Once the UK decided to take this radical and comprehensive route, others were quick to read the writing on the wall. What followed was a deluge. Germany with an estimated bill of €470 billion, France with €340 billion, and other governments with as yet unspecified amounts pitched in, with plans to recapitalize banks with equity injections, besides guaranteeing deposits and inter-bank lending. The banking system was being saved through State take-over, not just with State support.

Finally, the US, which was seeking to avoid State acquisition fell in line, but in a form the shows the influence that Wall Street exerts over the Treasury .  It too has decided to use $250 billion of the bailout money to acquire a stake in a large number of banks. Half of that money is to go to the nine largest banks, such as Bank of America, Citigroup, Wachovia and Morgan Stanley. The minimum investment will be the equivalent of one per cent of risk-weighted assets or $25 billion—whichever is lower. With capital adequacy at a required 8 per cent, this is indeed a major recapitalisation. Further the government, through the Federal Deposit Insurance Corporation, is guaranteeing all deposits in non-interest bearing accounts and senior debt issued by banks insured by the FDIC.

However, Wall Street’s influence has ensured that this intervention is biased in favour of Big Finance. The support comes cheap: banks will pay a dividend of just 5 per cent for the first five years, only after which the rate jumps to 9 per cent. During that time, they have the option of mobilising private capital and buying out the government. Interestingly, the government is not taking voting rights and would be able to appoint directors only if the bank misses dividend payments for six quarters. While there are restrictions on payment of dividends to ordinary shareholders before clearing the government’s claims and limits on executive compensation, the government only reserves the right to convert 15 per cent of its investments into common stock. In sum, the American initiative overseen by Henry Paulson, an old Wall Street hand from Goldman Sachs, has virtually cajoled the banks to accept a government presence, unlike what seems true in the UK and Europe.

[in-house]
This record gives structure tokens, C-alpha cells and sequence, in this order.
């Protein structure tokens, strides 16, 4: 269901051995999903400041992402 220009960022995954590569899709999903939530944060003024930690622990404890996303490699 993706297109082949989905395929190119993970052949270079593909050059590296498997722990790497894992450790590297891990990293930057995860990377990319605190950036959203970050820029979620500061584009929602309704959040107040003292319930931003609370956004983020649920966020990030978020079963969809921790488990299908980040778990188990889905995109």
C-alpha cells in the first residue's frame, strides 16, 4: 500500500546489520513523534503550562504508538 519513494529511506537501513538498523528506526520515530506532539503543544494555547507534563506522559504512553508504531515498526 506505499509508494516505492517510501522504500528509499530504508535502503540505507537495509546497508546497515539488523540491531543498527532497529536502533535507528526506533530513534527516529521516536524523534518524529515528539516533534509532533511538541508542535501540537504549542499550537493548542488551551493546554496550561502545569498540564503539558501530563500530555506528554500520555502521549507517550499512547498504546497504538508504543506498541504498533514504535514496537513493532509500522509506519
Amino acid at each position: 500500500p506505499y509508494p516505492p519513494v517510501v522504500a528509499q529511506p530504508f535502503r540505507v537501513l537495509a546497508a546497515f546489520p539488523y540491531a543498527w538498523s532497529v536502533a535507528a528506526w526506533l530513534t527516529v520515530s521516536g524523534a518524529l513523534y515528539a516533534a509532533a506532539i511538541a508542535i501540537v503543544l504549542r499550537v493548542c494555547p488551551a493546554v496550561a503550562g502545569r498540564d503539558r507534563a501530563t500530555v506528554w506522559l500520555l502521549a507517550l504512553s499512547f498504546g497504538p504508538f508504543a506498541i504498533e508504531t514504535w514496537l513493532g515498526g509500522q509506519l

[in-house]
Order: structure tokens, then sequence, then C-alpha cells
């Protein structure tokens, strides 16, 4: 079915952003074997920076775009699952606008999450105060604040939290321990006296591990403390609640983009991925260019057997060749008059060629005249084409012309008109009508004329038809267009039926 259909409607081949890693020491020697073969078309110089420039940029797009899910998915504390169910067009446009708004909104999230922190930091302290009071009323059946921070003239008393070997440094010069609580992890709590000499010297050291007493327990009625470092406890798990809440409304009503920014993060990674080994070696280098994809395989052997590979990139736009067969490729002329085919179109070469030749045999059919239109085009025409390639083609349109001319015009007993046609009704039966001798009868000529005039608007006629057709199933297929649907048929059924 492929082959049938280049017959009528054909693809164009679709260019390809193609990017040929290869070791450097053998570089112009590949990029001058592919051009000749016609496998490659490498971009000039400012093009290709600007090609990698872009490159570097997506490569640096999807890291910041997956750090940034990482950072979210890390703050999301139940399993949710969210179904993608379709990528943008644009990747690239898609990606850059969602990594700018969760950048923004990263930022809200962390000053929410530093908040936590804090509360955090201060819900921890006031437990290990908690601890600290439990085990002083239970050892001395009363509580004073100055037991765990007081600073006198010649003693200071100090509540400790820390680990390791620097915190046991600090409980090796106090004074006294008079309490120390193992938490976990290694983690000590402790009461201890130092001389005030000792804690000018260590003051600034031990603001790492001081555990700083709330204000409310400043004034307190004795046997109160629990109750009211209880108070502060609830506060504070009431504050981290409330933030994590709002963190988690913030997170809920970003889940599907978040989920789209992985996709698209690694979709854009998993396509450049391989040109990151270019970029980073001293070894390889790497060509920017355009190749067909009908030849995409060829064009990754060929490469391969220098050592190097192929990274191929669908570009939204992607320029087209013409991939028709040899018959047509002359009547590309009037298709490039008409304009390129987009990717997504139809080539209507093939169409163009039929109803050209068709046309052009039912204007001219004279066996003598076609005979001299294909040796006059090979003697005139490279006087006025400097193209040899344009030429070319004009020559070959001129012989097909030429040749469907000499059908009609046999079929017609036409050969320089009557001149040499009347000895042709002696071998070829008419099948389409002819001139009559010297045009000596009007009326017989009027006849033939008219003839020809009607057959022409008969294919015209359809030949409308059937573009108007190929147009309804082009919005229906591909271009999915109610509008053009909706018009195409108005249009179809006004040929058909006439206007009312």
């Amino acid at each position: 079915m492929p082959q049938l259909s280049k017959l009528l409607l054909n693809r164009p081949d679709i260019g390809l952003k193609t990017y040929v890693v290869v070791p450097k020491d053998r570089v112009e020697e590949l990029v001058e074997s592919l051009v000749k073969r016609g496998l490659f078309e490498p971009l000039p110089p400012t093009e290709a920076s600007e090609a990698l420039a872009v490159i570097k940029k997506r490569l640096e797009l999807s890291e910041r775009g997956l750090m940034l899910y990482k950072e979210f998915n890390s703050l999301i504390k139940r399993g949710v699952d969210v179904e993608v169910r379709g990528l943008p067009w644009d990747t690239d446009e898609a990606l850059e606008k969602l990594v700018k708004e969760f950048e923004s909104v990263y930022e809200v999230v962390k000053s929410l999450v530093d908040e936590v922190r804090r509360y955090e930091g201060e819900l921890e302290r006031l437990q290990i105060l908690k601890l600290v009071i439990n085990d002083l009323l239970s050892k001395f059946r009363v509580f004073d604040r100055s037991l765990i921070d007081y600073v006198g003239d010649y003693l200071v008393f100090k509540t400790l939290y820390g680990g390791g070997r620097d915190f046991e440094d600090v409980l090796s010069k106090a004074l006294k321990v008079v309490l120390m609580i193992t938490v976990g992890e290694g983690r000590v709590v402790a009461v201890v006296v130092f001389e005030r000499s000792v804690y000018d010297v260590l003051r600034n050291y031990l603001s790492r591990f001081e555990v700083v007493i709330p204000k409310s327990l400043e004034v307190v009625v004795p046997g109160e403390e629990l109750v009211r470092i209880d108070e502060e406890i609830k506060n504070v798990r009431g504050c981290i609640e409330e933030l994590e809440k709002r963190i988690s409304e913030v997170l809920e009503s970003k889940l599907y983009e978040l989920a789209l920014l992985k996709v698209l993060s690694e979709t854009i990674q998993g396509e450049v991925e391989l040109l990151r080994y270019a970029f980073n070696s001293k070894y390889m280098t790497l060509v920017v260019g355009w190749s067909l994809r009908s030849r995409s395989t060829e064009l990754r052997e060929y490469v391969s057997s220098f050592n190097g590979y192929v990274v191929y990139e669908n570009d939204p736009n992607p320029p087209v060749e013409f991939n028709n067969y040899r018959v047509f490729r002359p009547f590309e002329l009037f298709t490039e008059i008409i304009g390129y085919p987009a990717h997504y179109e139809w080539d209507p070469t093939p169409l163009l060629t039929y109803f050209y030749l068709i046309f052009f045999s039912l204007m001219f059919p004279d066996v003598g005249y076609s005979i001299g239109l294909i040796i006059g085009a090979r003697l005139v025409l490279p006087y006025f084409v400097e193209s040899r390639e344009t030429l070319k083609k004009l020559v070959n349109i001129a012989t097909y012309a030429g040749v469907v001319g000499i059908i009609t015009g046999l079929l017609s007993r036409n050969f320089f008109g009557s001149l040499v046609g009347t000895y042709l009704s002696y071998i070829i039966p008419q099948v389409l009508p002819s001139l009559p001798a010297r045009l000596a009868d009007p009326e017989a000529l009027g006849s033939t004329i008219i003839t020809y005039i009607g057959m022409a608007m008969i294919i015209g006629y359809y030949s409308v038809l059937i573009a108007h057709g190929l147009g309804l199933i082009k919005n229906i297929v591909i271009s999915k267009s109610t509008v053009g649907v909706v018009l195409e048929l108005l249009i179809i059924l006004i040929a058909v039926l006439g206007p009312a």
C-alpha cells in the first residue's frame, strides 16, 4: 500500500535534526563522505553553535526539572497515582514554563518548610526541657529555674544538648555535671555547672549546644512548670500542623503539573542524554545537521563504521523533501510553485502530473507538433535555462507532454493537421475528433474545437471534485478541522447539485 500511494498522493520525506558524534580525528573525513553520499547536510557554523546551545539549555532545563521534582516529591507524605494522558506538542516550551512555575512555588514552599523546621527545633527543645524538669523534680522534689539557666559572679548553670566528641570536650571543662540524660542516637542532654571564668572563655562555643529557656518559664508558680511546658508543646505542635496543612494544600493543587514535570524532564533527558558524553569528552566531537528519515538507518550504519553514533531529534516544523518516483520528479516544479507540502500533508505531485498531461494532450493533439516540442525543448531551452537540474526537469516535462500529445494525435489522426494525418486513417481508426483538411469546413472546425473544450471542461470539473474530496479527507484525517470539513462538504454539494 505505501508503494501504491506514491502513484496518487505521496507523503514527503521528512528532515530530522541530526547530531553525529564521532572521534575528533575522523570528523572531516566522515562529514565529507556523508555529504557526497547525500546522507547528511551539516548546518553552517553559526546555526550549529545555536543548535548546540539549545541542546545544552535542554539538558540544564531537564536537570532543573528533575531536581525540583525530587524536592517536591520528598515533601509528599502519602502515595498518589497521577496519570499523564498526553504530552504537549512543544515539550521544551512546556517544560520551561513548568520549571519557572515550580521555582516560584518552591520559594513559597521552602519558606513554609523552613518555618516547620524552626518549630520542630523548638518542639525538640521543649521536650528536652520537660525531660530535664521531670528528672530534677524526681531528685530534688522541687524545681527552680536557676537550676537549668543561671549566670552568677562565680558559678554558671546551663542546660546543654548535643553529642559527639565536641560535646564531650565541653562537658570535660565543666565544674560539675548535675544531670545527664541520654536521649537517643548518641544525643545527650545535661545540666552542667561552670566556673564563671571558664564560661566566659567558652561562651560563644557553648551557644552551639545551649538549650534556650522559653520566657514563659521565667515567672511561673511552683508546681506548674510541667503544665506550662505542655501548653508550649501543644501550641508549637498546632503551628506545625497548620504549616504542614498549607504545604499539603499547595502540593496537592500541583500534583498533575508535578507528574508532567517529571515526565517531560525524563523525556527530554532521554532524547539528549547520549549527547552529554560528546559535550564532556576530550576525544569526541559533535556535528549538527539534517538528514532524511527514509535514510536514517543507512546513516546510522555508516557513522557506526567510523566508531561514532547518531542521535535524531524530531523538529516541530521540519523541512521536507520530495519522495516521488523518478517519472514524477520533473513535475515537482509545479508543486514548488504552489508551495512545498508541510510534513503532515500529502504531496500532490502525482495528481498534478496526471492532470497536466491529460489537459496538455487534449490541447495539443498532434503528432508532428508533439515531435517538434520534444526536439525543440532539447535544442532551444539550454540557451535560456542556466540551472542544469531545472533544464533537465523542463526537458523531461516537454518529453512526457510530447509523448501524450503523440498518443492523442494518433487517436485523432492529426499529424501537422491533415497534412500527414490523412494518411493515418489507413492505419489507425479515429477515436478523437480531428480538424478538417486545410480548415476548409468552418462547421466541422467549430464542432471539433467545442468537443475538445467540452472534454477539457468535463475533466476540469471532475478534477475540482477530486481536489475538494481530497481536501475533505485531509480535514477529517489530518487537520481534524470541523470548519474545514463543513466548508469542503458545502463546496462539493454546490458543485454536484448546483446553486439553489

Whether it is occurs in part-punitive fashion or as a sop, the back-door takeover of major private banks is a desperate attempt to stall the financial meltdown in the advanced economies resulting from the decision to allow private financial players unfettered freedom to pursue profits at the expense of all else. While this threat has forced governments to drop their neo-conservative bias against State ownership and markets that hollered at government intervention in the past have now applauded such action, the threat of recession has not receded. Even if the banks are safe, though there is no definite guarantee as yet, there are many other institutions varying from hedge and mutual funds to pension funds that have suffered huge losses, both from the subprime fiasco and the stock market crash, eroding the wealth of many. Moreover, housing prices are still falling sharply. The effects of that wealth erosion on investment and consumption demand are only now unravelling, indicating that there is much to be told in this story as yet. What may be necessary is one step more – the refinancing of mortgages to stop the foreclosures that underlie the financial crisis.